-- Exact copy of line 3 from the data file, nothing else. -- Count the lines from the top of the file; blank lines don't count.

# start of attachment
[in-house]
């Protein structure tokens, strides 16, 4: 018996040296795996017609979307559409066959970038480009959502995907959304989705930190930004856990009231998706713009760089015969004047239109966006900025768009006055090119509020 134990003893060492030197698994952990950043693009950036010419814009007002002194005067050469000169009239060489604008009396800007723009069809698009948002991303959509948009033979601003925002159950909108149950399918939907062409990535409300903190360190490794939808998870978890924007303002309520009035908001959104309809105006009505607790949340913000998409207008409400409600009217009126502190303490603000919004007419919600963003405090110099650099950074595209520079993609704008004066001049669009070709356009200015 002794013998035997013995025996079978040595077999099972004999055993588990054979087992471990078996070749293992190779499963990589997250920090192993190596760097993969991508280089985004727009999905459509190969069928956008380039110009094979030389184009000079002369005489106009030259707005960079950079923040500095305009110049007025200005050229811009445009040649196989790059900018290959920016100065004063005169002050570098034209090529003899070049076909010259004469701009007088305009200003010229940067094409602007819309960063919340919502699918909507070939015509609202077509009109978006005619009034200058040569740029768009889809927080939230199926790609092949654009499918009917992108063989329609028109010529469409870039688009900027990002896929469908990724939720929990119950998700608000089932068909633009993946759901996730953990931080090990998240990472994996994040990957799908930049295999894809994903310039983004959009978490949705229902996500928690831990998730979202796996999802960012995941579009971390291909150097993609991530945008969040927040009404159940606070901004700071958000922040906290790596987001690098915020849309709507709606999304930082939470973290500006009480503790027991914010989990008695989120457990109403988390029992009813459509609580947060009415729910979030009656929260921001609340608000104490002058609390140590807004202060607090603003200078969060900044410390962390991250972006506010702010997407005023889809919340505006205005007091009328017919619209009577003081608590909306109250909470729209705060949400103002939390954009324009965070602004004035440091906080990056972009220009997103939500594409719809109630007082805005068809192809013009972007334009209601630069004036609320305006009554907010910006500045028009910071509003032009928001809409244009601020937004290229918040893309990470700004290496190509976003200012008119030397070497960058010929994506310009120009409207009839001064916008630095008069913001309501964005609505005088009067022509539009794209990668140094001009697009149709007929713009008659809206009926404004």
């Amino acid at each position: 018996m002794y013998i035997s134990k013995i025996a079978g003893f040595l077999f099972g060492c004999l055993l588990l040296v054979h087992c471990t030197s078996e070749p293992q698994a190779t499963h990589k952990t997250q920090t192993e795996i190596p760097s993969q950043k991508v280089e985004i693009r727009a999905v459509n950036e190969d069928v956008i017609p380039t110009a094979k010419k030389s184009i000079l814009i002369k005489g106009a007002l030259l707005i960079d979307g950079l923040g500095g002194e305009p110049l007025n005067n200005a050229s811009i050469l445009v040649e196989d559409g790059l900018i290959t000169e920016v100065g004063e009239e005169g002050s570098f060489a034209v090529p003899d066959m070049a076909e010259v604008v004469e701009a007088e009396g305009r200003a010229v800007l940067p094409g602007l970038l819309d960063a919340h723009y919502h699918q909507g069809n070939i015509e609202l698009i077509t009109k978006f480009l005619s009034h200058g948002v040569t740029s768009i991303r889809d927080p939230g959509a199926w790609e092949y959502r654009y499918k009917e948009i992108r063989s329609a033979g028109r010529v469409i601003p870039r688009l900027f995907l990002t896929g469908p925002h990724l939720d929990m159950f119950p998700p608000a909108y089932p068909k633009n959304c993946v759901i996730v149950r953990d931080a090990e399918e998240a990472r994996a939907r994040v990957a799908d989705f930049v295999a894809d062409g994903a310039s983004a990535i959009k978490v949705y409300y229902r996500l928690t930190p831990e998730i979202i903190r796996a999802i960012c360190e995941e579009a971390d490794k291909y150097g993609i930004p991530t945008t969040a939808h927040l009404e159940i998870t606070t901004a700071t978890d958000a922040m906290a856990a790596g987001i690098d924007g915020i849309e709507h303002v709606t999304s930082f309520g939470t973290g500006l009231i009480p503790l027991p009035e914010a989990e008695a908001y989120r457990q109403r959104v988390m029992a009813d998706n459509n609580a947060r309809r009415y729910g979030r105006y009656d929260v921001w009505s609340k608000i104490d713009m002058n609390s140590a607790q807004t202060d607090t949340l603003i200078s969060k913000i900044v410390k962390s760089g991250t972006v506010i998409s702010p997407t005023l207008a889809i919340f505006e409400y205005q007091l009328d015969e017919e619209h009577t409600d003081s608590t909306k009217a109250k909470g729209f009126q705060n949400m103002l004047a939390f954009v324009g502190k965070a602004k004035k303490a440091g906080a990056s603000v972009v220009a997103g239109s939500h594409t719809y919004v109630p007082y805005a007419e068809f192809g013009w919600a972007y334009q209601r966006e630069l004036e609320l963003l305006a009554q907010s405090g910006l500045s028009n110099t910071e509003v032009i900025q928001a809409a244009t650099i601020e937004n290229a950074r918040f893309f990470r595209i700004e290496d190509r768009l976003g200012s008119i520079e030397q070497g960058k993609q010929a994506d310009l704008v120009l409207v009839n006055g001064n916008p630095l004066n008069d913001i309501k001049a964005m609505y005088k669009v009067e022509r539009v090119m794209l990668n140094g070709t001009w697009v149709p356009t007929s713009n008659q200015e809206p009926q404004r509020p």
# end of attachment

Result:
């Amino acid at each position: 018996m002794y013998i035997s134990k013995i025996a079978g003893f040595l077999f099972g060492c004999l055993l588990l040296v054979h087992c471990t030197s078996e070749p293992q698994a190779t499963h990589k952990t997250q920090t192993e795996i190596p760097s993969q950043k991508v280089e985004i693009r727009a999905v459509n950036e190969d069928v956008i017609p380039t110009a094979k010419k030389s184009i000079l814009i002369k005489g106009a007002l030259l707005i960079d979307g950079l923040g500095g002194e305009p110049l007025n005067n200005a050229s811009i050469l445009v040649e196989d559409g790059l900018i290959t000169e920016v100065g004063e009239e005169g002050s570098f060489a034209v090529p003899d066959m070049a076909e010259v604008v004469e701009a007088e009396g305009r200003a010229v800007l940067p094409g602007l970038l819309d960063a919340h723009y919502h699918q909507g069809n070939i015509e609202l698009i077509t009109k978006f480009l005619s009034h200058g948002v040569t740029s768009i991303r889809d927080p939230g959509a199926w790609e092949y959502r654009y499918k009917e948009i992108r063989s329609a033979g028109r010529v469409i601003p870039r688009l900027f995907l990002t896929g469908p925002h990724l939720d929990m159950f119950p998700p608000a909108y089932p068909k633009n959304c993946v759901i996730v149950r953990d931080a090990e399918e998240a990472r994996a939907r994040v990957a799908d989705f930049v295999a894809d062409g994903a310039s983004a990535i959009k978490v949705y409300y229902r996500l928690t930190p831990e998730i979202i903190r796996a999802i960012c360190e995941e579009a971390d490794k291909y150097g993609i930004p991530t945008t969040a939808h927040l009404e159940i998870t606070t901004a700071t978890d958000a922040m906290a856990a790596g987001i690098d924007g915020i849309e709507h303002v709606t999304s930082f309520g939470t973290g500006l009231i009480p503790l027991p009035e914010a989990e008695a908001y989120r457990q109403r959104v988390m029992a009813d998706n459509n609580a947060r309809r009415y729910g979030r105006y009656d929260v921001w009505s609340k608000i104490d713009m002058n609390s140590a607790q807004t202060d607090t949340l603003i200078s969060k913000i900044v410390k962390s760089g991250t972006v506010i998409s702010p997407t005023l207008a889809i919340f505006e409400y205005q007091l009328d015969e017919e619209h009577t409600d003081s608590t909306k009217a109250k909470g729209f009126q705060n949400m103002l004047a939390f954009v324009g502190k965070a602004k004035k303490a440091g906080a990056s603000v972009v220009a997103g239109s939500h594409t719809y919004v109630p007082y805005a007419e068809f192809g013009w919600a972007y334009q209601r966006e630069l004036e609320l963003l305006a009554q907010s405090g910006l500045s028009n110099t910071e509003v032009i900025q928001a809409a244009t650099i601020e937004n290229a950074r918040f893309f990470r595209i700004e290496d190509r768009l976003g200012s008119i520079e030397q070497g960058k993609q010929a994506d310009l704008v120009l409207v009839n006055g001064n916008p630095l004066n008069d913001i309501k001049a964005m609505y005088k669009v009067e022509r539009v090119m794209l990668n140094g070709t001009w697009v149709p356009t007929s713009n008659q200015e809206p009926q404004r509020p």